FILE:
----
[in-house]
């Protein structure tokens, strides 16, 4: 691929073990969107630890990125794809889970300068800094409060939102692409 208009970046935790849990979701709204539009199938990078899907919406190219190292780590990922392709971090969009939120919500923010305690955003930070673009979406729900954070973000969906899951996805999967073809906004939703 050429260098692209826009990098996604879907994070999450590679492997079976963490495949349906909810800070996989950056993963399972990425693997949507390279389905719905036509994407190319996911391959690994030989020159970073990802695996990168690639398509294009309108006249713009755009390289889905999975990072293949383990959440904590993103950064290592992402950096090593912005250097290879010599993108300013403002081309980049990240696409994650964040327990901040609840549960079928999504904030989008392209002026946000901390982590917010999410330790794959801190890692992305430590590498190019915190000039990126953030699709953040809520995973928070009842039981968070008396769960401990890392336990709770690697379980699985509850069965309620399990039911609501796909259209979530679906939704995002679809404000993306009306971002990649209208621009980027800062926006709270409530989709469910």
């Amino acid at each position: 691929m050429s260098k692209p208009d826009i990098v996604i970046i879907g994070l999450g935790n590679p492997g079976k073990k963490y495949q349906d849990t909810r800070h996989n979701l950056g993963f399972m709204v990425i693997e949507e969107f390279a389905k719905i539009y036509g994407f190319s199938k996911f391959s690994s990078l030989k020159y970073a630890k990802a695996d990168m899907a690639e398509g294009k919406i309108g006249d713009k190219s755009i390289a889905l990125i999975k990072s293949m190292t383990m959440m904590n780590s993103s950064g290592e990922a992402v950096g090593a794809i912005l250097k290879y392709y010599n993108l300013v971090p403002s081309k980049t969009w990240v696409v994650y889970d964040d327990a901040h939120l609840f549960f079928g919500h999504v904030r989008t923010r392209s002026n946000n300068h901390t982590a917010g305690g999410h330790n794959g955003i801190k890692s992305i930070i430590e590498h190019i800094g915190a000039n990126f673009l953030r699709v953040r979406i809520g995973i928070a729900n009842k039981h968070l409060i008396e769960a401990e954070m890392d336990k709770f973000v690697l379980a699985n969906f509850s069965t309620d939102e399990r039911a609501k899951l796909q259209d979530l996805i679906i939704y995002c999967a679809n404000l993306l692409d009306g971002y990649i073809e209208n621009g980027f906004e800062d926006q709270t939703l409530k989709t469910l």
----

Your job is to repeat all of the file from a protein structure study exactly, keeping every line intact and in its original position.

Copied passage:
[in-house]
């Protein structure tokens, strides 16, 4: 691929073990969107630890990125794809889970300068800094409060939102692409 208009970046935790849990979701709204539009199938990078899907919406190219190292780590990922392709971090969009939120919500923010305690955003930070673009979406729900954070973000969906899951996805999967073809906004939703 050429260098692209826009990098996604879907994070999450590679492997079976963490495949349906909810800070996989950056993963399972990425693997949507390279389905719905036509994407190319996911391959690994030989020159970073990802695996990168690639398509294009309108006249713009755009390289889905999975990072293949383990959440904590993103950064290592992402950096090593912005250097290879010599993108300013403002081309980049990240696409994650964040327990901040609840549960079928999504904030989008392209002026946000901390982590917010999410330790794959801190890692992305430590590498190019915190000039990126953030699709953040809520995973928070009842039981968070008396769960401990890392336990709770690697379980699985509850069965309620399990039911609501796909259209979530679906939704995002679809404000993306009306971002990649209208621009980027800062926006709270409530989709469910």
């Amino acid at each position: 691929m050429s260098k692209p208009d826009i990098v996604i970046i879907g994070l999450g935790n590679p492997g079976k073990k963490y495949q349906d849990t909810r800070h996989n979701l950056g993963f399972m709204v990425i693997e949507e969107f390279a389905k719905i539009y036509g994407f190319s199938k996911f391959s690994s990078l030989k020159y970073a630890k990802a695996d990168m899907a690639e398509g294009k919406i309108g006249d713009k190219s755009i390289a889905l990125i999975k990072s293949m190292t383990m959440m904590n780590s993103s950064g290592e990922a992402v950096g090593a794809i912005l250097k290879y392709y010599n993108l300013v971090p403002s081309k980049t969009w990240v696409v994650y889970d964040d327990a901040h939120l609840f549960f079928g919500h999504v904030r989008t923010r392209s002026n946000n300068h901390t982590a917010g305690g999410h330790n794959g955003i801190k890692s992305i930070i430590e590498h190019i800094g915190a000039n990126f673009l953030r699709v953040r979406i809520g995973i928070a729900n009842k039981h968070l409060i008396e769960a401990e954070m890392d336990k709770f973000v690697l379980a699985n969906f509850s069965t309620d939102e399990r039911a609501k899951l796909q259209d979530l996805i679906i939704y995002c999967a679809n404000l993306l692409d009306g971002y990649i073809e209208n621009g980027f906004e800062d926006q709270t939703l409530k989709t469910l």